Kurdistan’s female militants are making history in their battle against the Islamic State (IS). These women have played a major role in halting the advance of IS and are currently involved in the fight for a key border in the Syrian town of Kobani.
Kobani has been under regular attack by the Islamic State, which has been trying to seize the town since mid-September. Reports suggest that one in three of Kobani’s defenders are female, fighting under the banner of the Women’s Protection Unit, known by its Kurdish acronym, YPJ. The female fighters are now fully integrated with their male counterpart, the People’s Protection Unit (YPG).
Established in 2012, the all-female militia group is an offshoot of the Kurdistan Workers’ Party (PKK), the Turkish-Kurdish guerilla group designated as a terrorist organization by the US and EU, mainly because of its three-decade rebellion against NATO-ally Turkey. Amid the context of the Syrian civil war, the population of Rojava took control of a region in Northern Syria and declared itself autonomous. The YPJ emerged shortly after, growing out of a Kurdish resistance movement with democratic ambitions. The organization currently has over 7,000 volunteer fighters between the ages of 18 and 40, who fight alongside the YPG and the Kurdish Peshmerga in the battle against the Islamic State. Unlike the Peshmerga, however, neither the YPJ or YPG receive support from the international community and are wholly reliant on the Kurdish community for supplies and food.
According to one female fighter, the women of the YPJ have taken up arms because they feel that they can no longer depend on the Kurdish government. “They can’t protect us from [IS],” she told Marie Claire. “We have to protect ourselves [and] defend everyone…no matter what race or religion they are.” And the YPJ has proved successful in doing just that.
The group has played a critical role in rescuing the thousands of Yazidis stranded on Mount Sinjar. The Yazidis captured the world’s attention in early August, after news emerged of the Islamic State’s campaign against the group, which included kidnapping, killing, and enslaving hundreds of girls and women, and sending thousands fleeing to the top of Mount Sinjar. As the international community deliberated over a possible plan of intervention, help emerged from elsewhere. The YPJ, along with the YPG and PKK, were the first forces to respond to the calls of the trapped Yazidis. The troops broke the siege IS maintained on the area, allowing the refugees to flee into the relatively safe part of northern Syria, where they received medical attention, food and shelter.
The PKK guerillas and fighters from Rojava were the only forces on the ground to respond immediately to the crisis. Many Yazidi refugees criticized the Peshmerga, who were supposed to be defending Sinjar, for withdrawing so quickly. One refugee questioned why the US and Turkey called the PKK terrorists, when she and the other Yazidis owed the guerilla fighters their lives.
Though many of the Yazidis were able to escape, thousands remain stranded on the mountain. Additionally, the UN has estimated that nearly 2,500 women and girls are currently held captive by IS. A month after this report was released, the Islamic State published its own account, explaining why Yazidi women are “devil worshippers” who can and should be enslaved.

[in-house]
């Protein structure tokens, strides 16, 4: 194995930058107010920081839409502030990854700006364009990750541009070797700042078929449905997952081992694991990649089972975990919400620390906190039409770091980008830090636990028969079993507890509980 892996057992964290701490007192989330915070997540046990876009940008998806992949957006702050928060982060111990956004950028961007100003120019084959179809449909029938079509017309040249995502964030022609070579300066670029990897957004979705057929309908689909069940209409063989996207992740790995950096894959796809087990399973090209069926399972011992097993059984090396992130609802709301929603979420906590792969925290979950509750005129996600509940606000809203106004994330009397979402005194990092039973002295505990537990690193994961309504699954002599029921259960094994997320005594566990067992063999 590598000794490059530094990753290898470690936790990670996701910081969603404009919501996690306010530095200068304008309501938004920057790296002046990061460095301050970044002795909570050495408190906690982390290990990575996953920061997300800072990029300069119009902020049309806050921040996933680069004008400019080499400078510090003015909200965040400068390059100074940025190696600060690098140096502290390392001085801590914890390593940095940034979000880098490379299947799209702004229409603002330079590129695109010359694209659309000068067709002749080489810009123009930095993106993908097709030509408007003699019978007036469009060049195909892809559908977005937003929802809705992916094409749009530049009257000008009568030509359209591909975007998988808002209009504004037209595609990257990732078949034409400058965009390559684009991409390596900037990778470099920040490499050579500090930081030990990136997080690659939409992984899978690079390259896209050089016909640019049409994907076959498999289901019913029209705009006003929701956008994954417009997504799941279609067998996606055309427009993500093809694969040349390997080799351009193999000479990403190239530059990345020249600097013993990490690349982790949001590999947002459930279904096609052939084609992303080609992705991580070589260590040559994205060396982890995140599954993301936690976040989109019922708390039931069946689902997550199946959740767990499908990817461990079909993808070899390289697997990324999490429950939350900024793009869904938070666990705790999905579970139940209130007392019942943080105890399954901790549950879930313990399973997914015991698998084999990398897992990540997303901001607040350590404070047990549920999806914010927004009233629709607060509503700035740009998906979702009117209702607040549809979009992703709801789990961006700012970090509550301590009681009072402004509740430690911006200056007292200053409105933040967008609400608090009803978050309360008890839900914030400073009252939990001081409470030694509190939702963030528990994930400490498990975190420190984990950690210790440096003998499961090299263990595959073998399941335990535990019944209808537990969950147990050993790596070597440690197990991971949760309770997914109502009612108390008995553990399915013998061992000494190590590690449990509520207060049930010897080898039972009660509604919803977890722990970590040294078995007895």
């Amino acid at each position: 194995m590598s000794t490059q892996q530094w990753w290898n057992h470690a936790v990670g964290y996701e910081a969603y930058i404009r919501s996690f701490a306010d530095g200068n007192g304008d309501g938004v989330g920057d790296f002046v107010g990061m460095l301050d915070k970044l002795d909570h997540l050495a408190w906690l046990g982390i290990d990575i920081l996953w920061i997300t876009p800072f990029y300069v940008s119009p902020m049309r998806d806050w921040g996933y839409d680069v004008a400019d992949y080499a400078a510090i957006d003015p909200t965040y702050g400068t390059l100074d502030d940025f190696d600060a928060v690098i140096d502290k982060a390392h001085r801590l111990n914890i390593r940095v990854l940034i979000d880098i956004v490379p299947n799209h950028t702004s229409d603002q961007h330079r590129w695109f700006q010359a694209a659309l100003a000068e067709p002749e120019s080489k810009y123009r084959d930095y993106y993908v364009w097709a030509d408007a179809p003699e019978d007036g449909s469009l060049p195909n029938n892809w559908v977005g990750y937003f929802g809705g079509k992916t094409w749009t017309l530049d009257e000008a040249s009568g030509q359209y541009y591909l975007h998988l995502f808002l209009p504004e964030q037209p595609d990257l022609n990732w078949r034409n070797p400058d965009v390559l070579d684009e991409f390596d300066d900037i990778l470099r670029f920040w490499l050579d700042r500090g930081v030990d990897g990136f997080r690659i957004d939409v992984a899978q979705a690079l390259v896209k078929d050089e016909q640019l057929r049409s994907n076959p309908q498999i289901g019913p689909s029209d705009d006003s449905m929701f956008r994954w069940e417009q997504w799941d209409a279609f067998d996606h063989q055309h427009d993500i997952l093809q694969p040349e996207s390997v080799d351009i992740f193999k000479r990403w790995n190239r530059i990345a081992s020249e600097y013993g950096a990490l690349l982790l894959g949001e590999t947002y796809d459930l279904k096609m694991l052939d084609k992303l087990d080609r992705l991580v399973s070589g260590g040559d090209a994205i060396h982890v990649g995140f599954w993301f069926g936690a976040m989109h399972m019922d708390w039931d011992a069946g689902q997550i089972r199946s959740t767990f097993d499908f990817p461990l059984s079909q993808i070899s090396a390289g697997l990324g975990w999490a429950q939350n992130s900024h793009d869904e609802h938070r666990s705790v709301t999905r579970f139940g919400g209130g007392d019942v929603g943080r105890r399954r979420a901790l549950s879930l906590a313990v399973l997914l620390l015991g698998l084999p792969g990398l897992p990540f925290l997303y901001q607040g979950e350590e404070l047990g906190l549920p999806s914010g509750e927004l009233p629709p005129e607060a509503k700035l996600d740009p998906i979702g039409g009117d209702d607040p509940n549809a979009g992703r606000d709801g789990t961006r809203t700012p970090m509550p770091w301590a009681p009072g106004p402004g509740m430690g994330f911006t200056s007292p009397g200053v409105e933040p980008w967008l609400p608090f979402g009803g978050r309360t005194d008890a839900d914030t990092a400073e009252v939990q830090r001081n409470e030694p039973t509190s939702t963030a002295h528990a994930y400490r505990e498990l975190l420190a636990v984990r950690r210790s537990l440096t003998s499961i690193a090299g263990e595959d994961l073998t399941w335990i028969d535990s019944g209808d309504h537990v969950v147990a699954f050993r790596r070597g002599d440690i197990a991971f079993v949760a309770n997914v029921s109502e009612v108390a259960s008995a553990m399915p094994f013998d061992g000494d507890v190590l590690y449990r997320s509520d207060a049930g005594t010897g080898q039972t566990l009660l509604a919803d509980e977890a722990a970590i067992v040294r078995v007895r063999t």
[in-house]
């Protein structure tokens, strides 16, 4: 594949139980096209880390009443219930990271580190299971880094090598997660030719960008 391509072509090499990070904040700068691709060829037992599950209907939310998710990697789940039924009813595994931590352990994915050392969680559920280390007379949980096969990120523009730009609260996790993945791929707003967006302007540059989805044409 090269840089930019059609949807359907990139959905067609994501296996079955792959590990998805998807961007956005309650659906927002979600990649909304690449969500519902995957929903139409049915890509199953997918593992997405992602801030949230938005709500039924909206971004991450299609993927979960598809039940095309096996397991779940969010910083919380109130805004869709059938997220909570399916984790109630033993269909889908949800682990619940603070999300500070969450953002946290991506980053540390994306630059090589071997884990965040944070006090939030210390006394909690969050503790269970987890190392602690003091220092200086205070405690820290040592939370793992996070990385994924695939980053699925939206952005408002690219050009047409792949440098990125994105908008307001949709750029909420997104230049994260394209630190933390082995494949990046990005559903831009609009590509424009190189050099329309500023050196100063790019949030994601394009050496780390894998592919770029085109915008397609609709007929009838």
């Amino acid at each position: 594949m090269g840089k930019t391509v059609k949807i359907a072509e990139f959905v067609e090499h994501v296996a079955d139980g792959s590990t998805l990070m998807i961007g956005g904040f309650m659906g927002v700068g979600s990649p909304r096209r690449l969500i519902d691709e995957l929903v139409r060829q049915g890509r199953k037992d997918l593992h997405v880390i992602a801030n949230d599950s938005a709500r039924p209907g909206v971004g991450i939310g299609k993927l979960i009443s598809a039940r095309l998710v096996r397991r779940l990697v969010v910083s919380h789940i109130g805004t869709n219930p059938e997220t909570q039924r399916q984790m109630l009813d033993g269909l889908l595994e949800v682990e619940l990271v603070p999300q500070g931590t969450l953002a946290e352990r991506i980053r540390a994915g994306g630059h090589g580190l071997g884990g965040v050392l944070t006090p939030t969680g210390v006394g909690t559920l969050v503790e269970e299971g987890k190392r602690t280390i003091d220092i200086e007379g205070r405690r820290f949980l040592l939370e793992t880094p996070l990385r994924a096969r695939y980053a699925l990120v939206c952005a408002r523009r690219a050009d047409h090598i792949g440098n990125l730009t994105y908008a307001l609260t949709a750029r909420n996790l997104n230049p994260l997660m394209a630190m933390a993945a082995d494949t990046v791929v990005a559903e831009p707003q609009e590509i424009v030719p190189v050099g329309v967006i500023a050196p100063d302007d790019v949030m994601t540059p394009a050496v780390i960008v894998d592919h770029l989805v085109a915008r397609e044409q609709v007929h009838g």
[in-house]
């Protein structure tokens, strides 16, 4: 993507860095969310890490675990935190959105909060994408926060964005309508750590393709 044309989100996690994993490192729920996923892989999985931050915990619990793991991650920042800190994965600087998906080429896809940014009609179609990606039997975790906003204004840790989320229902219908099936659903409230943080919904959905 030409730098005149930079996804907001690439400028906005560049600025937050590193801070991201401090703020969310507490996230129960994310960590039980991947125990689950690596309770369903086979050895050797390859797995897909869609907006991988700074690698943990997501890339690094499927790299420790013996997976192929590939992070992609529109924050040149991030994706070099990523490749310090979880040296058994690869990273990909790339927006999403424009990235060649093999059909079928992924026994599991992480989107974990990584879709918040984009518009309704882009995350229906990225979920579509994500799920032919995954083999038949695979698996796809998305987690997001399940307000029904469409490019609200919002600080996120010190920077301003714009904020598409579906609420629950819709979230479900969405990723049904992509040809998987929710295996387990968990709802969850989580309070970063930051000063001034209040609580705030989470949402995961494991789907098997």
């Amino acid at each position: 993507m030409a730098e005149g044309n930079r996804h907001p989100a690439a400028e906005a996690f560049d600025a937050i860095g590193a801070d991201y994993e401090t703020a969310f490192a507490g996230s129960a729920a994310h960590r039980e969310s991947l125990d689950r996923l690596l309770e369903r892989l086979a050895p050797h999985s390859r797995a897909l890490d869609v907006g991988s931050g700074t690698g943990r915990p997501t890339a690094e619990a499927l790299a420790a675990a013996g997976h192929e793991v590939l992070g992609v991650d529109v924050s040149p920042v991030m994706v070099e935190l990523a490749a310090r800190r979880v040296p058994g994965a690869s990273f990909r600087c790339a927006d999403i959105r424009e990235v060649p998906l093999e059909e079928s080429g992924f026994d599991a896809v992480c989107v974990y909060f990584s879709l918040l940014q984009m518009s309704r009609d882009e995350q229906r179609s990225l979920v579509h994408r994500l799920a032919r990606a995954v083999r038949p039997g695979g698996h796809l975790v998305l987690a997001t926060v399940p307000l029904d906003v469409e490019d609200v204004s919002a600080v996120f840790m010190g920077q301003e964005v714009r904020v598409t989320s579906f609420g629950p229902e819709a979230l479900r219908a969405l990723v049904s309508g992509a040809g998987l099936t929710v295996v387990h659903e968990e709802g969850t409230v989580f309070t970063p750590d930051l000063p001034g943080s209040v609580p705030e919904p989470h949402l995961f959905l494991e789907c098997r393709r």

Despite the dire situation the Yazidi’s still face, the YPJ has vowed to find the thousands of missing girls and women. In addition, the YPJ and YPG have collaborated with the PKK to offer training to young Yazidis under the banner of the Sinjar Resistance Units. They have set up three training camps, teaching male and female fighters how to shoot an AK-47 and throw hand grenades. In driving these people from their homes, IS- notorious for its barbaric treatment of women- has inadvertently created an army of women prepared to fight. As one woman stated, “joining the units has changed my life. Daily life with girl fighters is so different [to the fear of fleeing from IS].” The atrocities endured by the Yazidis have only made them more determined and dedicated to a shared goal: the eradication of IS from Sinjar.
Female soldiers might actually be more effective than males in the fight against IS. In addition to their expertise in handling snipers, Kalashnikovs, and rocket-propelled grenades, the YPJ fighters have a secret weapon: IS are terrified of female soldiers. The extremist Sunni group believes that if they are killed in combat by a woman, they won’t go to heaven. One female Kurdish fighter described how IS soldiers would run away once they noticed women on the battlefield. She told AFP, “I think [IS] are more afraid of us than of men.” Another fighter believes that the fear has more to do with how IS views women as sex objects. “They know how they treat women, and they know we are aware of what they do and can feel our resentment and hatred of them,” she stated. Either way, the female fighters are proving to be hugely influential in the fight against the Islamic State.
The Women’s Protection Unit has incited hope amongst not only the Yazidi refugees, but in people across the entire Middle East. They have succeeded in providing military protection to civilians, as well as challenging traditional gender expectations and redefining the role of women in conflict. However, both the YPG and YPJ are now in a very vulnerable position. They have become the primary targets of IS and have no backing from western nations. The West should seriously consider supporting both groups, who could prove to be crucial partners in coordinating efforts to rescue and protect those at risk of persecution by the Islamic State.